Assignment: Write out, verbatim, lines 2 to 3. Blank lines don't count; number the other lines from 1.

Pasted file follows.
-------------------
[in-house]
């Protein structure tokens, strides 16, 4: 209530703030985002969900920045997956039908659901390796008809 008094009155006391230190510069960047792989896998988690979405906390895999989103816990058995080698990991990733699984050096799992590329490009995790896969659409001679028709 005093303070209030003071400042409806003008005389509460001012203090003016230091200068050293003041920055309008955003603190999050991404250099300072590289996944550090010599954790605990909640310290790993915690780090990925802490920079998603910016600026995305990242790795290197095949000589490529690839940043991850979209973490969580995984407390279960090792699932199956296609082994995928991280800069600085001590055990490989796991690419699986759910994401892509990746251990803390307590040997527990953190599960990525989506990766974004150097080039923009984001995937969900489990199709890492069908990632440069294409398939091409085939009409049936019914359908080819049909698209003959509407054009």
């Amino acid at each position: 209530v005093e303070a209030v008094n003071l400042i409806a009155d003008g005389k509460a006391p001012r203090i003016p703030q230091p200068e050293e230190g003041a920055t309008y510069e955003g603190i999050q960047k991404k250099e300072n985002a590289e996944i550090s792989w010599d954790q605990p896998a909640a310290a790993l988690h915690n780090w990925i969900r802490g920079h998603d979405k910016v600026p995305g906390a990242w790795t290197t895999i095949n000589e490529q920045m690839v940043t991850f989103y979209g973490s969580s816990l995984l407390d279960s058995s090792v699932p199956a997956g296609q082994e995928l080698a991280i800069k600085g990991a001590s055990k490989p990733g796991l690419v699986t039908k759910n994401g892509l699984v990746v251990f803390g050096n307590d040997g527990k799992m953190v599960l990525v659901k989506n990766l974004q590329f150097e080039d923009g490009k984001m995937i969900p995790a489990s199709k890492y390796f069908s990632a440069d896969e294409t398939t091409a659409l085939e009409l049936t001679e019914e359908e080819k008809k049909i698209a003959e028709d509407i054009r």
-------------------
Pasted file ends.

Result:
């Protein structure tokens, strides 16, 4: 209530703030985002969900920045997956039908659901390796008809 008094009155006391230190510069960047792989896998988690979405906390895999989103816990058995080698990991990733699984050096799992590329490009995790896969659409001679028709 005093303070209030003071400042409806003008005389509460001012203090003016230091200068050293003041920055309008955003603190999050991404250099300072590289996944550090010599954790605990909640310290790993915690780090990925802490920079998603910016600026995305990242790795290197095949000589490529690839940043991850979209973490969580995984407390279960090792699932199956296609082994995928991280800069600085001590055990490989796991690419699986759910994401892509990746251990803390307590040997527990953190599960990525989506990766974004150097080039923009984001995937969900489990199709890492069908990632440069294409398939091409085939009409049936019914359908080819049909698209003959509407054009």
């Amino acid at each position: 209530v005093e303070a209030v008094n003071l400042i409806a009155d003008g005389k509460a006391p001012r203090i003016p703030q230091p200068e050293e230190g003041a920055t309008y510069e955003g603190i999050q960047k991404k250099e300072n985002a590289e996944i550090s792989w010599d954790q605990p896998a909640a310290a790993l988690h915690n780090w990925i969900r802490g920079h998603d979405k910016v600026p995305g906390a990242w790795t290197t895999i095949n000589e490529q920045m690839v940043t991850f989103y979209g973490s969580s816990l995984l407390d279960s058995s090792v699932p199956a997956g296609q082994e995928l080698a991280i800069k600085g990991a001590s055990k490989p990733g796991l690419v699986t039908k759910n994401g892509l699984v990746v251990f803390g050096n307590d040997g527990k799992m953190v599960l990525v659901k989506n990766l974004q590329f150097e080039d923009g490009k984001m995937i969900p995790a489990s199709k890492y390796f069908s990632a440069d896969e294409t398939t091409a659409l085939e009409l049936t001679e019914e359908e080819k008809k049909i698209a003959e028709d509407i054009r």